Supportive Care in Cancer

, Volume 20, Issue 6, pp 1169–1174

Early nutritional support in non-metastatic stage IV oral cavity cancer patients undergoing adjuvant concurrent chemoradiotherapy: analysis of treatment tolerance and outcome in an area endemic for betel quid chewing

  • Cheng-Hsu Wang
  • Hung-Ming Wang
  • Yi-Ping Pang
  • Kun-Yun Yeh
Original Article

DOI: 10.1007/s00520-011-1192-y

Cite this article as:
Wang, CH., Wang, HM., Pang, YP. et al. Support Care Cancer (2012) 20: 1169. doi:10.1007/s00520-011-1192-y



Non-metastatic stage IV oral cavity cancer patients undergoing concurrent chemoradiotherapy (CCRT) are at risk of malnutrition because of postoperative eating problems and CCRT-related complications. A high percentage of betel quid use, which is associated with metabolic disorders, is found in oral cavity cancer patients in Taiwan. The aim of this study is to evaluate the effect of an early and intensive nutritional support program, comprising individualized counseling, nasogastric tube feeding, and mandatory hospitalization, throughout the CCRT period for such cases in an area where betel quid use is prevalent.


We retrospectively analyzed 35 patients with nutritional support (NI) and 23 patients with no specifically designed nutrition program (NC).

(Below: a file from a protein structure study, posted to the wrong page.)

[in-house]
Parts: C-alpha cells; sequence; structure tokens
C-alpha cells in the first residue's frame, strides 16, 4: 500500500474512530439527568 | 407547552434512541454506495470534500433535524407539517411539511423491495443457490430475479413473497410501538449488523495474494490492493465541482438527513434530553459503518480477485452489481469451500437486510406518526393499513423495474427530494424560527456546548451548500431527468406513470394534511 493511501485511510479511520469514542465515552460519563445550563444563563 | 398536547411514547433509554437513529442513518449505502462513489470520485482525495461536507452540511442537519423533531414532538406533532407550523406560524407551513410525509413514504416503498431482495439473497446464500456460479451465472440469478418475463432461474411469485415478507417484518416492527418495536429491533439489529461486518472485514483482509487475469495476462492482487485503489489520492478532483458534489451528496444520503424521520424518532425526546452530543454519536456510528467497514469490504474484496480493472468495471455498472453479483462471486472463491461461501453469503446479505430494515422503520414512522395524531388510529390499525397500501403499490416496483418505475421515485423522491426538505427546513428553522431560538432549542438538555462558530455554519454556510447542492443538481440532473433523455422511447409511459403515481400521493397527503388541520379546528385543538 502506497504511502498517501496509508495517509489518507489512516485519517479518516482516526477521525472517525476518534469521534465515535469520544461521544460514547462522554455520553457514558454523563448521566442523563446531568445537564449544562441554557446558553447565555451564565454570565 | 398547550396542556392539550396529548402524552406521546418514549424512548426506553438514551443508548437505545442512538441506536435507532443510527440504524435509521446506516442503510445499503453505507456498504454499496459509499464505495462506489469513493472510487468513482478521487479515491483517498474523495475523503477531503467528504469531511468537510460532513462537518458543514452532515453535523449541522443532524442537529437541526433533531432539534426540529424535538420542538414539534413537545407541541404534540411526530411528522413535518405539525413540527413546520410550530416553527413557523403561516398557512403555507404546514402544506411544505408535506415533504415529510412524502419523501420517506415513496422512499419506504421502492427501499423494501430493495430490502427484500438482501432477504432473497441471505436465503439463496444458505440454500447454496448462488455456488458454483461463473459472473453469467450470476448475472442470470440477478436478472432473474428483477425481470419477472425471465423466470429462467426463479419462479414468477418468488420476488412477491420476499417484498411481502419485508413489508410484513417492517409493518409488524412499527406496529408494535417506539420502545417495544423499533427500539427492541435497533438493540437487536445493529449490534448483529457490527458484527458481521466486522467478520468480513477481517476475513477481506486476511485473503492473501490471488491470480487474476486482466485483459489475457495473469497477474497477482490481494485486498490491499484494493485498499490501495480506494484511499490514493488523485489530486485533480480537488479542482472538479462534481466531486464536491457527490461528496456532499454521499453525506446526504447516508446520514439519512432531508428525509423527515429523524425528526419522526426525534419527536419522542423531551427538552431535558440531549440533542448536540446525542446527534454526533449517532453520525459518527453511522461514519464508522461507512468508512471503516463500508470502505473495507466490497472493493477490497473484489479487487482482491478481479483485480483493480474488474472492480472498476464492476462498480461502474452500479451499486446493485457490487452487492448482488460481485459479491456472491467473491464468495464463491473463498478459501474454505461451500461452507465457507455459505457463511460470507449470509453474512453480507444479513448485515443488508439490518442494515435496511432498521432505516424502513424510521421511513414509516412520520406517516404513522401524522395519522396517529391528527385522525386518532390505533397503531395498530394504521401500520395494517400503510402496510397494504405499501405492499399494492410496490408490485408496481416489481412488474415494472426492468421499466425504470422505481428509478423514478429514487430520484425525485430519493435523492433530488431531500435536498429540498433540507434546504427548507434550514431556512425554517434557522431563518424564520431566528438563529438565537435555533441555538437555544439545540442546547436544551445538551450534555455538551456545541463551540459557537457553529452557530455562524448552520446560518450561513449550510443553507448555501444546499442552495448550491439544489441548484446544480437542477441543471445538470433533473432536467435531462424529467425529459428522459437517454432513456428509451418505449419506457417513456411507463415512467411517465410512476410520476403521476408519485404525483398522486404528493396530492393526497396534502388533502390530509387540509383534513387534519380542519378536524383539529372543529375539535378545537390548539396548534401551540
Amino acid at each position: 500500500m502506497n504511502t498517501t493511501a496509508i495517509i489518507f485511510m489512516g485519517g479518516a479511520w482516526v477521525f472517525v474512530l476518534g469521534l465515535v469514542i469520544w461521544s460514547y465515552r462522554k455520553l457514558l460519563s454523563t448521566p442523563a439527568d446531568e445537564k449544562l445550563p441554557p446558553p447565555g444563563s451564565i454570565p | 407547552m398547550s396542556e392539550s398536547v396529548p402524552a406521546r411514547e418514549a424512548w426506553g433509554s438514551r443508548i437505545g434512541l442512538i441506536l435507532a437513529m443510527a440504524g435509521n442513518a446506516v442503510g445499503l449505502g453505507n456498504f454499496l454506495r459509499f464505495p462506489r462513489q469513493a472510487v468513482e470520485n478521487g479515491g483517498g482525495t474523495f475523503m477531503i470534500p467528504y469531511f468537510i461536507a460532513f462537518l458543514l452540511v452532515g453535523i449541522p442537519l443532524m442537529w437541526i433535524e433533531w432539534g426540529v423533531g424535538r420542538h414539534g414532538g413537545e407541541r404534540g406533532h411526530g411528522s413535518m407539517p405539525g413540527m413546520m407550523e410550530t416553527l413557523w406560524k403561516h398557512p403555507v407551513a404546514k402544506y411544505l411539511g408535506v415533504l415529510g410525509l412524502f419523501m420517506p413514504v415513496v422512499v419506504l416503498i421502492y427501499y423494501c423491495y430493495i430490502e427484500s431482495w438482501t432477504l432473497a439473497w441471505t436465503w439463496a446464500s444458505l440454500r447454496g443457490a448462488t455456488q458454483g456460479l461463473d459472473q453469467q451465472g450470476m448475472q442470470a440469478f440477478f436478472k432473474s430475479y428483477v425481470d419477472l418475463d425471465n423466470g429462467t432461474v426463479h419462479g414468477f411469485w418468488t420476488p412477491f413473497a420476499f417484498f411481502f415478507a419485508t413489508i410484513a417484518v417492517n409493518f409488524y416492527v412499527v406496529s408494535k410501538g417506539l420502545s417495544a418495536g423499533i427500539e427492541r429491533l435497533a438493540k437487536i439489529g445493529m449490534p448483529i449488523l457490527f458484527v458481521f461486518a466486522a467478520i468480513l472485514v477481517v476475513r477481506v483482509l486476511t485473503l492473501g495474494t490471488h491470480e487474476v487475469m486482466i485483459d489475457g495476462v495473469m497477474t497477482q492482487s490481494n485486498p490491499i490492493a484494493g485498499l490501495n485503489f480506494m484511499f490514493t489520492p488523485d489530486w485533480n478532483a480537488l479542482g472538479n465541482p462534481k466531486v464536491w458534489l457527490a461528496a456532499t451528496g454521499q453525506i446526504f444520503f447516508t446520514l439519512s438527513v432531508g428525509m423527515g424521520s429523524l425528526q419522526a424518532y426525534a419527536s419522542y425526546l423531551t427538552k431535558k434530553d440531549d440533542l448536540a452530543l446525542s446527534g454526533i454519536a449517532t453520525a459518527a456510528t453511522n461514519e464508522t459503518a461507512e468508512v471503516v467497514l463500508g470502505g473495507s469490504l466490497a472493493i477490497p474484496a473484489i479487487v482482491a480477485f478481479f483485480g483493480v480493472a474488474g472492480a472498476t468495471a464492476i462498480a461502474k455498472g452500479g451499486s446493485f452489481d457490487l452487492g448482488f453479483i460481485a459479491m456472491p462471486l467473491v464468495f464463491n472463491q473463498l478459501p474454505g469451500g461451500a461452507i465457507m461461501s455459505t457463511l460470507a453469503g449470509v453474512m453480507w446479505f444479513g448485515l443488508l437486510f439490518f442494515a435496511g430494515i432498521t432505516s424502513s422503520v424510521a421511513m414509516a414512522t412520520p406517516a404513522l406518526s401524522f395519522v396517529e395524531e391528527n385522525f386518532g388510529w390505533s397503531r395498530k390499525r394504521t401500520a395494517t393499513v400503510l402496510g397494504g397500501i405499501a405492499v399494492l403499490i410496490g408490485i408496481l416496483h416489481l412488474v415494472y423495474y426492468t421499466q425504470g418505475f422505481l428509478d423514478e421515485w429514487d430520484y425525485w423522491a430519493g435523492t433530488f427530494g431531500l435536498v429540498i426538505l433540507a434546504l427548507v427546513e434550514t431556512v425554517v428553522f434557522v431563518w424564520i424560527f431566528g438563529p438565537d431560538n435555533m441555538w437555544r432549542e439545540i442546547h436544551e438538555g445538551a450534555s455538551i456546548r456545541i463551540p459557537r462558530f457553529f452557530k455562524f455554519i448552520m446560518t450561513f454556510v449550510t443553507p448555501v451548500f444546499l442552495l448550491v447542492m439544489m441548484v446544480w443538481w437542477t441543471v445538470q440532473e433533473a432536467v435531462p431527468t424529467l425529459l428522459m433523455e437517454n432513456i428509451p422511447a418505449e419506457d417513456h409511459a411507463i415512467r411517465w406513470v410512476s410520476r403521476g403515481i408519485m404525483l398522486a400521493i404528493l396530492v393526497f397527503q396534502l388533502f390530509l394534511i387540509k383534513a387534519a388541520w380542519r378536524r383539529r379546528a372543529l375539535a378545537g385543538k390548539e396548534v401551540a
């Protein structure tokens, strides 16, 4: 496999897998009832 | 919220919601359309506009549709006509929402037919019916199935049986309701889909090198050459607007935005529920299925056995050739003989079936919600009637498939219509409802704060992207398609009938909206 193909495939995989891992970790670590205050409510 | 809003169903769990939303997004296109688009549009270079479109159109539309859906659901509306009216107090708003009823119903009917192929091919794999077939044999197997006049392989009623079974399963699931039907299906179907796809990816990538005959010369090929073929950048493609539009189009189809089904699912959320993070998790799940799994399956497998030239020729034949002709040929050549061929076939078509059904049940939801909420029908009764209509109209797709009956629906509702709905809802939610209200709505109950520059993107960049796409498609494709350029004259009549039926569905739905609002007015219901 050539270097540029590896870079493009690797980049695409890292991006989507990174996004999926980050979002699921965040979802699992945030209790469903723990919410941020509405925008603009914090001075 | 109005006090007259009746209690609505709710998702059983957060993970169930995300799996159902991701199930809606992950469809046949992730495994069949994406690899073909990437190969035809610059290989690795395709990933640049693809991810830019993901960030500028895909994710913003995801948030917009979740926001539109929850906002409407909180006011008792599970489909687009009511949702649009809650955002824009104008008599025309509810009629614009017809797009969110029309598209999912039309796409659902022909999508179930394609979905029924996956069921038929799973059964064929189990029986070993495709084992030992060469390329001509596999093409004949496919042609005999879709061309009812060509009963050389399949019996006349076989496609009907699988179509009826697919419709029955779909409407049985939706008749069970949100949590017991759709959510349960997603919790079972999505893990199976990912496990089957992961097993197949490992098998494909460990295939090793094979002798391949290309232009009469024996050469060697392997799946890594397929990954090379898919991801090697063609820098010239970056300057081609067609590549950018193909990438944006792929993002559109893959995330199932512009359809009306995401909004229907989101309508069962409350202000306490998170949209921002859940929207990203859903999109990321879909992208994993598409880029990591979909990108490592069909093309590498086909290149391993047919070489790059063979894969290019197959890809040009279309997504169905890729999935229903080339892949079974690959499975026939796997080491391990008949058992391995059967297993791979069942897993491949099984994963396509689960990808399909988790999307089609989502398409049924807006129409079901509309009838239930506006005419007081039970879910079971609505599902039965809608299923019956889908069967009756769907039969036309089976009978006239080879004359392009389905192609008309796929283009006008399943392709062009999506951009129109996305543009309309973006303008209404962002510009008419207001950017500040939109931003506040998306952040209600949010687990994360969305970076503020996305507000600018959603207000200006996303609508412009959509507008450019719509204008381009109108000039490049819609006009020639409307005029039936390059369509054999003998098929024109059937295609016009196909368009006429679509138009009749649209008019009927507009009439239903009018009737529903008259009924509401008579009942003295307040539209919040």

The NI group had better maintenance of body weight (p < 0.001) and higher serum albumin levels (p < 0.002) than the NC group. There was no difference in the total dose of radiation completed in the two groups; in contrast, the percentage of NI group patients who had radiation therapy (RT) breaks was lower and who completed planned chemotherapy was higher than in the NC group. Furthermore, more NC group patients suffered from sepsis during the treatment period, and fewer were alive 2 years after treatment.


An early and intensive nutrition support may be beneficial to minimizing body weight loss, offering better treatment tolerance and probable survival benefits for patients with non-metastatic stage IV oral cavity cancers undergoing CCRT in endemic betel quid chewing areas.


Oral cavity cancer Combined modality therapy Nutrition therapy Nasogastric intubation Betel nut 


The incidence of oral cavity cancer in Taiwan is one of the highest in the world and is approximately 20 per million among the male population in the country [1, 2]. Over one third of oral cavity cancer patients are diagnosed as non-metastatic stage IV status at presentation in Taiwan [1, 3]. Surgery is the mainstay treatment of choice, since a wide excision margin ensures good locoregional control. Postoperative concurrent chemoradiotherapy (CCRT) has been considered a part of standard of treatment for cases where a positive surgical margin exists or where extracapsular spread to regional lymph nodes is present [4, 5]. Nonetheless, the treatment for these patients remains a clinical challenge, since the rates for local recurrence and distant metastases are high, and patient acceptance of subsequent complications is poor, even if there is a good treatment response [1].